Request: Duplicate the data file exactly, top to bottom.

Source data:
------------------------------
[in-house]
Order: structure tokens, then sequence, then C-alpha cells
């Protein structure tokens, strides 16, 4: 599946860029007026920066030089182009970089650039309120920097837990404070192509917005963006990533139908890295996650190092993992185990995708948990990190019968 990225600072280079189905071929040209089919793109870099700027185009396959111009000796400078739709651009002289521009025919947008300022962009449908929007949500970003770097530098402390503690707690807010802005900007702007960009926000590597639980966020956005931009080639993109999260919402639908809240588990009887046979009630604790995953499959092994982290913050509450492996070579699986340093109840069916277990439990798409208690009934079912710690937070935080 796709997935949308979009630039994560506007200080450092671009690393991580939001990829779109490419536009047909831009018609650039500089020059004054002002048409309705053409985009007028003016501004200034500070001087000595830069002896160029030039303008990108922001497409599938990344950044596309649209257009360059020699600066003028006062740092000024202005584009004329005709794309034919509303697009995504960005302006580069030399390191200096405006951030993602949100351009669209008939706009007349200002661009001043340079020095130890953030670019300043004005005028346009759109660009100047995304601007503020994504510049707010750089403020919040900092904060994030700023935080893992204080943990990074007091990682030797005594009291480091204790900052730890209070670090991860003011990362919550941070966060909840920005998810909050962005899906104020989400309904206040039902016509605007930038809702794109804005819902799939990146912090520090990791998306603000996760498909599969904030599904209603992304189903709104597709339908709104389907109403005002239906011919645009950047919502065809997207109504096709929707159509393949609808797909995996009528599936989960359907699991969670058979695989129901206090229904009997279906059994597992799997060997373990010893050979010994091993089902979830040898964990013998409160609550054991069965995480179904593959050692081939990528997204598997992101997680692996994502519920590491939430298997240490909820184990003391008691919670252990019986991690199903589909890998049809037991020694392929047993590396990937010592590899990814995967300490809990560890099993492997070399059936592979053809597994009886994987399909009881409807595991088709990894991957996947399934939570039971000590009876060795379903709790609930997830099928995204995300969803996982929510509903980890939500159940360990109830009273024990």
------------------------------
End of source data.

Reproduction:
[in-house]
Order: structure tokens, then sequence, then C-alpha cells
């Protein structure tokens, strides 16, 4: 599946860029007026920066030089182009970089650039309120920097837990404070192509917005963006990533139908890295996650190092993992185990995708948990990190019968 990225600072280079189905071929040209089919793109870099700027185009396959111009000796400078739709651009002289521009025919947008300022962009449908929007949500970003770097530098402390503690707690807010802005900007702007960009926000590597639980966020956005931009080639993109999260919402639908809240588990009887046979009630604790995953499959092994982290913050509450492996070579699986340093109840069916277990439990798409208690009934079912710690937070935080 796709997935949308979009630039994560506007200080450092671009690393991580939001990829779109490419536009047909831009018609650039500089020059004054002002048409309705053409985009007028003016501004200034500070001087000595830069002896160029030039303008990108922001497409599938990344950044596309649209257009360059020699600066003028006062740092000024202005584009004329005709794309034919509303697009995504960005302006580069030399390191200096405006951030993602949100351009669209008939706009007349200002661009001043340079020095130890953030670019300043004005005028346009759109660009100047995304601007503020994504510049707010750089403020919040900092904060994030700023935080893992204080943990990074007091990682030797005594009291480091204790900052730890209070670090991860003011990362919550941070966060909840920005998810909050962005899906104020989400309904206040039902016509605007930038809702794109804005819902799939990146912090520090990791998306603000996760498909599969904030599904209603992304189903709104597709339908709104389907109403005002239906011919645009950047919502065809997207109504096709929707159509393949609808797909995996009528599936989960359907699991969670058979695989129901206090229904009997279906059994597992799997060997373990010893050979010994091993089902979830040898964990013998409160609550054991069965995480179904593959050692081939990528997204598997992101997680692996994502519920590491939430298997240490909820184990003391008691919670252990019986991690199903589909890998049809037991020694392929047993590396990937010592590899990814995967300490809990560890099993492997070399059936592979053809597994009886994987399909009881409807595991088709990894991957996947399934939570039971000590009876060795379903709790609930997830099928995204995300969803996982929510509903980890939500159940360990109830009273024990």